Hundreds of thousands of Eritreans left their land and risked the deadly passage across the Mediterranean. Pastor Zerai reminded in this context of the boat crash on 3 October 2013, when more than 300 people died. “As an Eritrean,” said Pastor Mussie, “I wonder if it is not possible to bring the bodies of the victims of the massacre of Lampedusa and all the other young refugees who were drowned in the Mediterranean and buried in Italy back to Eritrea.” So far no one has taken responsibility for it. “It is time to overcome this problem in the name of a human principle: the families need a place where they can pray for their loved ones,” said the minister.

It was not until Tuesday evening that Pope Francis urged the governments of Europe to tackle the issue of migration together and decisively. “I ask everyone to look at the new European cemetery: It is located in the Mediterranean, in the Aegean Sea,” said the Pope.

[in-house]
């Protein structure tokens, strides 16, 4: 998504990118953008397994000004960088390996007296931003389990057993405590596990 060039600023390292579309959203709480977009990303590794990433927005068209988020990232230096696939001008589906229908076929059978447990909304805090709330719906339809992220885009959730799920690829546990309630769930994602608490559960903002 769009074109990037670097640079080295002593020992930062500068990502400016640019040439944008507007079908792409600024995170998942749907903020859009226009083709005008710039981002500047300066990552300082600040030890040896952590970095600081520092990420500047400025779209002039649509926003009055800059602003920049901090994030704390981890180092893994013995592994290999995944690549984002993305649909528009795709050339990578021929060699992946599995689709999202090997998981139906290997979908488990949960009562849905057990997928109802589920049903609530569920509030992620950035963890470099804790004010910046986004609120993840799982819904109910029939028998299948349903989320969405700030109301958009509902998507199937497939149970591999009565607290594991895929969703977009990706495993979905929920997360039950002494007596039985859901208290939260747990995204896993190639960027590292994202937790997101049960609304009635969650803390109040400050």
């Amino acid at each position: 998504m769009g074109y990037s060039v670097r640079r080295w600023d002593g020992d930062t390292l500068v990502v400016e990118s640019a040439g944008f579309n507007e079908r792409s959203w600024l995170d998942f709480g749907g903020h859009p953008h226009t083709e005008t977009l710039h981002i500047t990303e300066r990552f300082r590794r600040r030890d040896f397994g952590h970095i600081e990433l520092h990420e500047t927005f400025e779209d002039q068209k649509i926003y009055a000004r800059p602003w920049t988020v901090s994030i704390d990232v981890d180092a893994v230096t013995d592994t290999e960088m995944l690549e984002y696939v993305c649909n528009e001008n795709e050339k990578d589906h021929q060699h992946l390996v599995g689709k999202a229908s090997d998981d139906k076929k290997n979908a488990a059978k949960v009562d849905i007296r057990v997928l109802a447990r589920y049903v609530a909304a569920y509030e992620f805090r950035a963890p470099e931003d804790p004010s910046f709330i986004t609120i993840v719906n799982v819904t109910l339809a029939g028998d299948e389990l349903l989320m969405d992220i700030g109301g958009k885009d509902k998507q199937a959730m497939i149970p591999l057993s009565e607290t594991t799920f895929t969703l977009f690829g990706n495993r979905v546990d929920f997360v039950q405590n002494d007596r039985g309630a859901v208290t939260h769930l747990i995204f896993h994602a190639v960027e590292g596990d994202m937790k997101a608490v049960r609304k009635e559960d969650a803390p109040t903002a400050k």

BHaile Selassie incorporates Eritreay Petros Tesfagiorgis

When the governments of Ethiopia and Eritrea signed their peace agreement the people of Eritrea were over the moon.

Many Eritreans took Prime Minister Abiy Ahmed as a peace messenger sent by God. Indeed for the people of Eritrea peace is priceless.

They hoped that President Isaias would end the indefinite national service and other forms of human rights violations, so that they can build their shattered lives and escape from poverty and degradation.

To understand the fundamentals of peace in the Eritrean the context does matter a great deal. It means not only ending hostility with Ethiopia but also ending the gross human right violations that is destroying the fabric of the Eritrean society.